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Ethn Dis. 2009 Spring;19(2 Suppl 2):S2-1-7.

Metabolic syndrome in Black people of the African diaspora: the paradox of current classification, definition and criteria.

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1
Ohio State University, Division of Endocrinology, Diabetes, and Metabolism, 495 McCampbell Hall, 1581 Dodd Dr; Columbus, Ohio 43210, USA. trudy.gaillard@osumc.edu

Abstract

According to the third National Health and Nutrition Examination Survey, African Americans have a lower prevalence of metabolic syndrome than do Whites. Recent reports in Blacks in other regions have confirmed these observations, but the rates vary. This lower rate of metabolic syndrome in Blacks can be partly ascribed to the lower prevalent rates of some major components of metabolic syndrome, namely serum triglyceride and high-density lipoprotein cholesterol levels in Blacks. This is in contrast with the higher prevalence of obesity (waist circumference) and blood pressure that meet National Cholesterol Education Program criteria in Blacks. Despite these seemingly favorable lipids and lipoprotein profiles, Blacks continue to have higher cardiovascular disease (CVD) mortality and morbidity, even in the absence of diabetes, than do Whites. Insulin resistance is more prevalent in Blacks than in Whites. However, the relationships among insulin resistance and CVD risk factors such as hypertension, high-density lipoprotein cholesterol, and triglycerides are weak in contrast with Whites. The paradox of more favorable lipid profile and conversely the higher rates of unfavorable blood pressure in Blacks calls into question the validity of the current criteria for metabolic syndrome in Blacks. Thus, it can be argued that each of the components of the metabolic syndrome carry different CVD risk factors in Blacks. The greater CVD mortality and morbidity in Blacks appear to be multifactorial. With the emerging epidemic of noncommunicable diseases, chronic kidney diseases due to both diabetes and hypertension have emerged as major CVD risks that are associated with increasing mortality and morbidity in Blacks. We need to emphasize specific components of metabolic syndrome, specifically blood pressure and chronic kidney disease, that carry higher CVD risk with associated greater morbidity and mortality for primary prevention of CVD and type 2 diabetes in Blacks. To this end, we believe the higher prevalence of hypertension and chronic kidney diseases in Blacks suggests that the current classification, definition, and criteria for metabolic syndrome in Blacks should be reconsidered.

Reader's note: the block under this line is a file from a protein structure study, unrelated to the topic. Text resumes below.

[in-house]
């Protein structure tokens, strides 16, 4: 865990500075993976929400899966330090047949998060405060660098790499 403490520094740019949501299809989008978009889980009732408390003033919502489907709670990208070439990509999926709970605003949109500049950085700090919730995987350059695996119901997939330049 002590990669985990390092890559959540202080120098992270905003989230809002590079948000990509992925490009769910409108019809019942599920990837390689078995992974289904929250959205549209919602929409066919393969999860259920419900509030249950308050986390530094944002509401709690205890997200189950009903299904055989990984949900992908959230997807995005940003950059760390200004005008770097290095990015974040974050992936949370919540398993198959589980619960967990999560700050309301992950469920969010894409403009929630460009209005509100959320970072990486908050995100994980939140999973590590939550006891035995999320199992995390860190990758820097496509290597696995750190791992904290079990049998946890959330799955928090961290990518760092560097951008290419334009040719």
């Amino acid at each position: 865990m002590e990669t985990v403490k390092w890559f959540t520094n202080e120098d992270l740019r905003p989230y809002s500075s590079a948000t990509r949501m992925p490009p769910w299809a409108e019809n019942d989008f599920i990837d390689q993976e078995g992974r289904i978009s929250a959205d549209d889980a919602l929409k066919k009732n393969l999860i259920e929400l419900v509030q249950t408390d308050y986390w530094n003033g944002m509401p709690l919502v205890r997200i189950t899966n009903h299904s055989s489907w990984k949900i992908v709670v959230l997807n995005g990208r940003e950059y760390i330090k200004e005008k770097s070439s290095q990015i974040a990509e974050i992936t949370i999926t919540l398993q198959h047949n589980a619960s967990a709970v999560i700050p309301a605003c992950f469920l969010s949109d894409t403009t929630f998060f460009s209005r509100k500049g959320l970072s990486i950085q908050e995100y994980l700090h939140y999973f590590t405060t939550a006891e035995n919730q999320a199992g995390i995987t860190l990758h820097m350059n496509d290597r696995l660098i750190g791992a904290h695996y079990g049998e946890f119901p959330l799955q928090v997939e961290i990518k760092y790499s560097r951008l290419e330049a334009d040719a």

PMID:
19537240
[Indexed for MEDLINE]

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